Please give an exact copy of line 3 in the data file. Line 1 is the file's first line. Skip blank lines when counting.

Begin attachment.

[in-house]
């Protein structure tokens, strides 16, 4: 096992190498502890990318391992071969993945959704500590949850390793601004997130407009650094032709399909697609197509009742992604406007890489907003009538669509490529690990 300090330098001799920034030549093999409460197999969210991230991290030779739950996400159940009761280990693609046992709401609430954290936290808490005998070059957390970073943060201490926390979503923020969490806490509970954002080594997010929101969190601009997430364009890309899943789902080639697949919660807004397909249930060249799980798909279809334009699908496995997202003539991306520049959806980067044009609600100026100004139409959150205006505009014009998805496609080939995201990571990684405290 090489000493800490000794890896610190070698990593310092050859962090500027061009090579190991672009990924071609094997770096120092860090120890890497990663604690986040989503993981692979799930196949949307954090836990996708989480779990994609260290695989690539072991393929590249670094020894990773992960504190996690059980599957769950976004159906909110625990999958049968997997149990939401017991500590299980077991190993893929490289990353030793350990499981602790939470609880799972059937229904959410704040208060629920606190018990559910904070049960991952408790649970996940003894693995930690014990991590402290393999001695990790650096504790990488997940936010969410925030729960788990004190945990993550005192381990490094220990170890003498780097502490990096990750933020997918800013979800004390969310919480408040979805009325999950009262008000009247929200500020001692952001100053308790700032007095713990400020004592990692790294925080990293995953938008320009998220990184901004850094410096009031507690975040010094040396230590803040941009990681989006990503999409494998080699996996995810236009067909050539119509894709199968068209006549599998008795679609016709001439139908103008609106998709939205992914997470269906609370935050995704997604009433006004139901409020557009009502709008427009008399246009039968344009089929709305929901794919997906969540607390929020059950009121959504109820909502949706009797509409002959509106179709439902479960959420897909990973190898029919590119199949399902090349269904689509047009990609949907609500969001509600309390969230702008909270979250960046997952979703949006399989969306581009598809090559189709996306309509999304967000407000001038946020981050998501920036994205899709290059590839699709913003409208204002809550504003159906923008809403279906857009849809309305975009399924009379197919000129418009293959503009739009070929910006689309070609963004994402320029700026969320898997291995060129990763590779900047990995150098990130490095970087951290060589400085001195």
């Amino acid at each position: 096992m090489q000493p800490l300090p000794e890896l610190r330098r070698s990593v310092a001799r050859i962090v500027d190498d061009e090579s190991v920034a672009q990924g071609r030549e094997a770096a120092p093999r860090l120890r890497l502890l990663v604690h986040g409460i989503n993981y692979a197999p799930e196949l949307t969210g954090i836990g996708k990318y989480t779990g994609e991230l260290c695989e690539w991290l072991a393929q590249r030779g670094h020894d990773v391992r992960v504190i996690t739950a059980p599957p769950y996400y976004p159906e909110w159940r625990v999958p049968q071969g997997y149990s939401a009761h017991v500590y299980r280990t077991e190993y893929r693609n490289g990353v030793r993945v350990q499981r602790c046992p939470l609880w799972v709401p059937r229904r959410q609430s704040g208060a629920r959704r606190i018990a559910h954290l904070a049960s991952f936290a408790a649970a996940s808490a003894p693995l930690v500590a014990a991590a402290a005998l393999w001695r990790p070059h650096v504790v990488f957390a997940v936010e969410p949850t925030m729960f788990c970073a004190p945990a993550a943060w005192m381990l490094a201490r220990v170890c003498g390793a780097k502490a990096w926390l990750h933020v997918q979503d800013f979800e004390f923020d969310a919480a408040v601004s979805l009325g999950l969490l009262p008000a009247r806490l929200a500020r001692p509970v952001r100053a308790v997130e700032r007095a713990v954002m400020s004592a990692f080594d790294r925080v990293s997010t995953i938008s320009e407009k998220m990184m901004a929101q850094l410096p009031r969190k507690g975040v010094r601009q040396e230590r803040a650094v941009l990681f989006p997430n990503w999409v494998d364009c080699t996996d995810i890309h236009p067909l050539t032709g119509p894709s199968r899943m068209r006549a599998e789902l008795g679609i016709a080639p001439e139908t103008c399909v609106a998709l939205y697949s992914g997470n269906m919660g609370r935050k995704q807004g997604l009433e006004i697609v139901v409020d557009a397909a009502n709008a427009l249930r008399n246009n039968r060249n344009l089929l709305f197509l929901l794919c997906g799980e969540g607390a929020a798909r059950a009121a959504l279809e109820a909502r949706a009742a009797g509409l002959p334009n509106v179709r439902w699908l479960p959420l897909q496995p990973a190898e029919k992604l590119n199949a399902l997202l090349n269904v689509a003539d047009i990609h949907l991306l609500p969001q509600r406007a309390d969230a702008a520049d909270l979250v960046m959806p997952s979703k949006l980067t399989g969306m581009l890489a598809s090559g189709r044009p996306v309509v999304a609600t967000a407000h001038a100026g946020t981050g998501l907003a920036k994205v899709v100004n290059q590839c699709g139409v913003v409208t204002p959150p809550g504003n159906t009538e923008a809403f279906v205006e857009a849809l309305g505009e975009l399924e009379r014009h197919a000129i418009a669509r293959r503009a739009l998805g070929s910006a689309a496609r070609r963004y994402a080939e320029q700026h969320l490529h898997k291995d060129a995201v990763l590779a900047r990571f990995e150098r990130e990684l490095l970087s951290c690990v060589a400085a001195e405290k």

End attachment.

């Amino acid at each position: 096992m090489q000493p800490l300090p000794e890896l610190r330098r070698s990593v310092a001799r050859i962090v500027d190498d061009e090579s190991v920034a672009q990924g071609r030549e094997a770096a120092p093999r860090l120890r890497l502890l990663v604690h986040g409460i989503n993981y692979a197999p799930e196949l949307t969210g954090i836990g996708k990318y989480t779990g994609e991230l260290c695989e690539w991290l072991a393929q590249r030779g670094h020894d990773v391992r992960v504190i996690t739950a059980p599957p769950y996400y976004p159906e909110w159940r625990v999958p049968q071969g997997y149990s939401a009761h017991v500590y299980r280990t077991e190993y893929r693609n490289g990353v030793r993945v350990q499981r602790c046992p939470l609880w799972v709401p059937r229904r959410q609430s704040g208060a629920r959704r606190i018990a559910h954290l904070a049960s991952f936290a408790a649970a996940s808490a003894p693995l930690v500590a014990a991590a402290a005998l393999w001695r990790p070059h650096v504790v990488f957390a997940v936010e969410p949850t925030m729960f788990c970073a004190p945990a993550a943060w005192m381990l490094a201490r220990v170890c003498g390793a780097k502490a990096w926390l990750h933020v997918q979503d800013f979800e004390f923020d969310a919480a408040v601004s979805l009325g999950l969490l009262p008000a009247r806490l929200a500020r001692p509970v952001r100053a308790v997130e700032r007095a713990v954002m400020s004592a990692f080594d790294r925080v990293s997010t995953i938008s320009e407009k998220m990184m901004a929101q850094l410096p009031r969190k507690g975040v010094r601009q040396e230590r803040a650094v941009l990681f989006p997430n990503w999409v494998d364009c080699t996996d995810i890309h236009p067909l050539t032709g119509p894709s199968r899943m068209r006549a599998e789902l008795g679609i016709a080639p001439e139908t103008c399909v609106a998709l939205y697949s992914g997470n269906m919660g609370r935050k995704q807004g997604l009433e006004i697609v139901v409020d557009a397909a009502n709008a427009l249930r008399n246009n039968r060249n344009l089929l709305f197509l929901l794919c997906g799980e969540g607390a929020a798909r059950a009121a959504l279809e109820a909502r949706a009742a009797g509409l002959p334009n509106v179709r439902w699908l479960p959420l897909q496995p990973a190898e029919k992604l590119n199949a399902l997202l090349n269904v689509a003539d047009i990609h949907l991306l609500p969001q509600r406007a309390d969230a702008a520049d909270l979250v960046m959806p997952s979703k949006l980067t399989g969306m581009l890489a598809s090559g189709r044009p996306v309509v999304a609600t967000a407000h001038a100026g946020t981050g998501l907003a920036k994205v899709v100004n290059q590839c699709g139409v913003v409208t204002p959150p809550g504003n159906t009538e923008a809403f279906v205006e857009a849809l309305g505009e975009l399924e009379r014009h197919a000129i418009a669509r293959r503009a739009l998805g070929s910006a689309a496609r070609r963004y994402a080939e320029q700026h969320l490529h898997k291995d060129a995201v990763l590779a900047r990571f990995e150098r990130e990684l490095l970087s951290c690990v060589a400085a001195e405290k």